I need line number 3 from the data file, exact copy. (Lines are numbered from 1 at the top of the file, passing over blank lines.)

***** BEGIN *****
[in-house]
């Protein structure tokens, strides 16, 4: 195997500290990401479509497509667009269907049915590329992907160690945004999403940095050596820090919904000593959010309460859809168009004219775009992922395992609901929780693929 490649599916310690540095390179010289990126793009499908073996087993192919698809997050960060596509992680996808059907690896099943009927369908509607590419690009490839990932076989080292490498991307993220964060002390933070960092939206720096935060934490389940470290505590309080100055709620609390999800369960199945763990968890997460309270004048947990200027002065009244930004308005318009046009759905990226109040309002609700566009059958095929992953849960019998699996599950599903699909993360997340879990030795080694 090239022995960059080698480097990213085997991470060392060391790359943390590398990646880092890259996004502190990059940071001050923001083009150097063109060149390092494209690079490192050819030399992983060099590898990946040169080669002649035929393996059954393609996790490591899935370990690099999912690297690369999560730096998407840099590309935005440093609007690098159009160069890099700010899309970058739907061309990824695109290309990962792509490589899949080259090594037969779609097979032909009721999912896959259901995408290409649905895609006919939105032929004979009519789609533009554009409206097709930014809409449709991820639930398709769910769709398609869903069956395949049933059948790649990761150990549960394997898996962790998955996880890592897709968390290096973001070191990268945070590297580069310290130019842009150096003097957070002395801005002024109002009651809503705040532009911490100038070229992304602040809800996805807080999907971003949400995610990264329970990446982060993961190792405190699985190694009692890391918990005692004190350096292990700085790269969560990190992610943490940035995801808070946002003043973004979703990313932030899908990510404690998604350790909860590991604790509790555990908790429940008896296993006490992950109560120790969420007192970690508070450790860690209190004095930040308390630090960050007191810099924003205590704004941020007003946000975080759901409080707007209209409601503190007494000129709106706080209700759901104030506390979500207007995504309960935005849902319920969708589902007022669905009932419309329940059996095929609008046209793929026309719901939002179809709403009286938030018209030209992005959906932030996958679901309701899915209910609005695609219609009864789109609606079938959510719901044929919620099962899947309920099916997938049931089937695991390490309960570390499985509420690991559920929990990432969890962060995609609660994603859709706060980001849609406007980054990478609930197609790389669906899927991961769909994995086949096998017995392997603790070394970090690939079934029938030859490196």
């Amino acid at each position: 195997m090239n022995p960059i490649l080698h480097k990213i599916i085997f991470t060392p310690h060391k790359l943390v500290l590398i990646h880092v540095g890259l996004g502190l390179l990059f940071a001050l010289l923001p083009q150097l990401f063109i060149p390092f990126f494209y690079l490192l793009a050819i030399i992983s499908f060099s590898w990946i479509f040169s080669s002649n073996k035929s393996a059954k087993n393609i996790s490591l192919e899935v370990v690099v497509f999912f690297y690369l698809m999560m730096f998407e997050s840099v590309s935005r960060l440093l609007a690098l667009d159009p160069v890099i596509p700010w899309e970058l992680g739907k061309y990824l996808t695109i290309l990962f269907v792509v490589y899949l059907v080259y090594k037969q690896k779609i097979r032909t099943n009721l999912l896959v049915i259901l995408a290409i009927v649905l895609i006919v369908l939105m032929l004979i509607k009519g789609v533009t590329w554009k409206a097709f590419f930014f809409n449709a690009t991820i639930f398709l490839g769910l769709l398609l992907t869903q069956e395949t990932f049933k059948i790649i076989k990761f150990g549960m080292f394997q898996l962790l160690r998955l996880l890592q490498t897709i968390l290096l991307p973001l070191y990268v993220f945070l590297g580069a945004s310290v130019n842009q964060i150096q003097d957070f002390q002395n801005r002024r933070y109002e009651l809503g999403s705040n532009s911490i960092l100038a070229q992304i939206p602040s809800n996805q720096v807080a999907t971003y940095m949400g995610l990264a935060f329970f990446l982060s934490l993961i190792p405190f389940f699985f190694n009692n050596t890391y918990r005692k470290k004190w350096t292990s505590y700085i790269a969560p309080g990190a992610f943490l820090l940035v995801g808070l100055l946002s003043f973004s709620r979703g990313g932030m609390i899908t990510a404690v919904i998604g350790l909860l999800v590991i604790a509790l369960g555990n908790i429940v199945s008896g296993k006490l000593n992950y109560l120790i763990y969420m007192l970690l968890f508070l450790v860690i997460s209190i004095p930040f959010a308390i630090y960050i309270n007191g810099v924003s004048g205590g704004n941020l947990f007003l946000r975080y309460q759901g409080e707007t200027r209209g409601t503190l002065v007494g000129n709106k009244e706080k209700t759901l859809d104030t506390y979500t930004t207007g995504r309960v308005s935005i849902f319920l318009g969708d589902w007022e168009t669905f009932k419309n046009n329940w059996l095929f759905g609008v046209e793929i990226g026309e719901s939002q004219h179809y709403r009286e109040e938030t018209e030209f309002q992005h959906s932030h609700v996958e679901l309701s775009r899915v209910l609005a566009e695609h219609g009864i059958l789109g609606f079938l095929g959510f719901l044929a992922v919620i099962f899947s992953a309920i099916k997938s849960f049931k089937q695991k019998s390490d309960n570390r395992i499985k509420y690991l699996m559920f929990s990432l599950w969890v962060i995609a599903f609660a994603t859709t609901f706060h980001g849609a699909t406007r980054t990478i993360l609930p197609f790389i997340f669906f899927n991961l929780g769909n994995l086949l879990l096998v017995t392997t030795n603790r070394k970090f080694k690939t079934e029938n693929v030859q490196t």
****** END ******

């Amino acid at each position: 195997m090239n022995p960059i490649l080698h480097k990213i599916i085997f991470t060392p310690h060391k790359l943390v500290l590398i990646h880092v540095g890259l996004g502190l390179l990059f940071a001050l010289l923001p083009q150097l990401f063109i060149p390092f990126f494209y690079l490192l793009a050819i030399i992983s499908f060099s590898w990946i479509f040169s080669s002649n073996k035929s393996a059954k087993n393609i996790s490591l192919e899935v370990v690099v497509f999912f690297y690369l698809m999560m730096f998407e997050s840099v590309s935005r960060l440093l609007a690098l667009d159009p160069v890099i596509p700010w899309e970058l992680g739907k061309y990824l996808t695109i290309l990962f269907v792509v490589y899949l059907v080259y090594k037969q690896k779609i097979r032909t099943n009721l999912l896959v049915i259901l995408a290409i009927v649905l895609i006919v369908l939105m032929l004979i509607k009519g789609v533009t590329w554009k409206a097709f590419f930014f809409n449709a690009t991820i639930f398709l490839g769910l769709l398609l992907t869903q069956e395949t990932f049933k059948i790649i076989k990761f150990g549960m080292f394997q898996l962790l160690r998955l996880l890592q490498t897709i968390l290096l991307p973001l070191y990268v993220f945070l590297g580069a945004s310290v130019n842009q964060i150096q003097d957070f002390q002395n801005r002024r933070y109002e009651l809503g999403s705040n532009s911490i960092l100038a070229q992304i939206p602040s809800n996805q720096v807080a999907t971003y940095m949400g995610l990264a935060f329970f990446l982060s934490l993961i190792p405190f389940f699985f190694n009692n050596t890391y918990r005692k470290k004190w350096t292990s505590y700085i790269a969560p309080g990190a992610f943490l820090l940035v995801g808070l100055l946002s003043f973004s709620r979703g990313g932030m609390i899908t990510a404690v919904i998604g350790l909860l999800v590991i604790a509790l369960g555990n908790i429940v199945s008896g296993k006490l000593n992950y109560l120790i763990y969420m007192l970690l968890f508070l450790v860690i997460s209190i004095p930040f959010a308390i630090y960050i309270n007191g810099v924003s004048g205590g704004n941020l947990f007003l946000r975080y309460q759901g409080e707007t200027r209209g409601t503190l002065v007494g000129n709106k009244e706080k209700t759901l859809d104030t506390y979500t930004t207007g995504r309960v308005s935005i849902f319920l318009g969708d589902w007022e168009t669905f009932k419309n046009n329940w059996l095929f759905g609008v046209e793929i990226g026309e719901s939002q004219h179809y709403r009286e109040e938030t018209e030209f309002q992005h959906s932030h609700v996958e679901l309701s775009r899915v209910l609005a566009e695609h219609g009864i059958l789109g609606f079938l095929g959510f719901l044929a992922v919620i099962f899947s992953a309920i099916k997938s849960f049931k089937q695991k019998s390490d309960n570390r395992i499985k509420y690991l699996m559920f929990s990432l599950w969890v962060i995609a599903f609660a994603t859709t609901f706060h980001g849609a699909t406007r980054t990478i993360l609930p197609f790389i997340f669906f899927n991961l929780g769909n994995l086949l879990l096998v017995t392997t030795n603790r070394k970090f080694k690939t079934e029938n693929v030859q490196t």